Thoughts on Writing – The writing is what’s important

Often, writing is a combination of fear, self-doubt, distractions, procrastination and the nitty-gritty of every day life. For some of us, every day is a clumsy, start and stop, love and hate, win and lose struggle with these issues, these realities to write what we want to write and need to write. We brave the dismal side of writing to transform our thoughts, feelings and experiences into words.


We only want to say what we saw, what we heard, how we felt, what we did and the details of our lives that affected us deeply and made us who we are.We only want to say what we see, what we hear, how we feel, what we are doing or are afraid to do. We only want to siphon lessons from our experiences in the hope that others might discover some faint glimmer of hope and inspiration for their own lives. We write to ask questions, hoping to uncover answers in the ocean of words.


Additionally, our experiences tell us that the simple act of writing can provide clarity, bring relief and comfort for our anxious and aching hearts. We also know that with each additional day that we write through what stalls, frightens and blocks us, our confidence will increase – even if only by a single drop.  

Moreover, we face and fight our challenges to bathe in the joy of writing.

The writing is what is important. And when we do it bravely, honestly and passionately, we may see the other side – publication, fame and fortune. Even if we don’t, deep down we can and will have the satisfaction of knowing that we gave time, effort and heart to the process, the practice and the pleasure of writing.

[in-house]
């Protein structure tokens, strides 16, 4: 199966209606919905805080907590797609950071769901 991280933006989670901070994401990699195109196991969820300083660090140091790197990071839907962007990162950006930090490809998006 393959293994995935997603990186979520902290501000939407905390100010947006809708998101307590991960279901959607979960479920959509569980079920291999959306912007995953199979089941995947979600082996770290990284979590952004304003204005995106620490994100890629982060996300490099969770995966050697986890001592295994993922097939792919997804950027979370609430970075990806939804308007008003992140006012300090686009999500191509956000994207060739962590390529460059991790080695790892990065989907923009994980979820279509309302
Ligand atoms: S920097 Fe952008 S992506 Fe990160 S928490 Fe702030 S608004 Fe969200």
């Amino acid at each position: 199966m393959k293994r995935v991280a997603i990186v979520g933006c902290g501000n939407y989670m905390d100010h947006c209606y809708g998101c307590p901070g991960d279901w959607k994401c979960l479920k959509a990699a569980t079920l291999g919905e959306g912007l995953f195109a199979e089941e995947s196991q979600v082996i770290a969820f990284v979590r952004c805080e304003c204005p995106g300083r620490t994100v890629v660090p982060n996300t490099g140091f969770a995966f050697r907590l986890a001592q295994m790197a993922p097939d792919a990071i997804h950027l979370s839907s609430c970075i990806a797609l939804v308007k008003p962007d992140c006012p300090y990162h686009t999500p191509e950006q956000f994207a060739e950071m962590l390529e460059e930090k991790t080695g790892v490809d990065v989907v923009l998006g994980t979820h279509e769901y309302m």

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2 thoughts on “Thoughts on Writing – The writing is what’s important

  1. Cindy LeFerle posted this comment but I deleted it by mistake. Instead of clicking the PUBLISH button, I hit the DELETE button.

    Sorry Cindy. I'm putting your comment below:

    Good stuff here, Cheryl. As a writing teacher, I meet so many talented students who are discouraged because it IS much harder to get published these days — and even harder to get PAID for being published. The Internet that has made it possible for everyone to put their work out there has made the competition tougher. Back in the day, there weren't as many family columnists or parenting experts and so on. Now, everyone's got a blog and a platform — and it's not easy to stand out as an original voice anymore.

    But that doesn't mean we should stop writing what we need to write. Our audience might not be huge, but there are folks out there who want to hear what we say. And getting our truth on paper is a gift to ourselves, as you aptly pointed out!

    Like

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